Graduated in 1902 with a Silver Medal, Lukin dedicated his life to a career as a solo harpist. But his main devotion was composition: author of twenty-five compositions – mostly lyrical pieces, as well as Grand Sonata and “Fantasie on Opera “Sadko” – which are rich in melodious material. Lukin was a propagandist of the harp and his aim was to create a real Russian repertoire for his instrument, even though most of his contemporary harpists had in their repertoire pieces of European harpists-composers (Bochsa, Verdal, Parish-Alvars)1. Vladimir Lukin taught the harp class at Moscow Philharmonic College between 1906-1908 “which proves his high professional authority, as the teaching level there was higher, than at the Conservatory” (16, p. 109).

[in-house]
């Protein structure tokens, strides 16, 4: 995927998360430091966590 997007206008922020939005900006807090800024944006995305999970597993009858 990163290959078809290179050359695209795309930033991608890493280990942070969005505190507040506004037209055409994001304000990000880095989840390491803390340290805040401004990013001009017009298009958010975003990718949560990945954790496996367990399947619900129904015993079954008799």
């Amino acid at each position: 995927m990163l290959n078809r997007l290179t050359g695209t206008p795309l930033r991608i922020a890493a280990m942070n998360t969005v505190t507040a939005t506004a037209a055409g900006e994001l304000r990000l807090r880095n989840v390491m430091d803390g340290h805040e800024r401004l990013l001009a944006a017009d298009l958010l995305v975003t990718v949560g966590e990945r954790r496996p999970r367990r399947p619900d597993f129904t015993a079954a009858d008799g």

V. Lukin’s compositions were released by the following publishers: Bessel, Jurgenson (Russia), Henry Lemoine (France), Lyra Music Company (USA) (16, p. 108).
Source: http://sputnikimages.com/media/614503.html (27.02.2021)
3. FOREIGN HARPISTS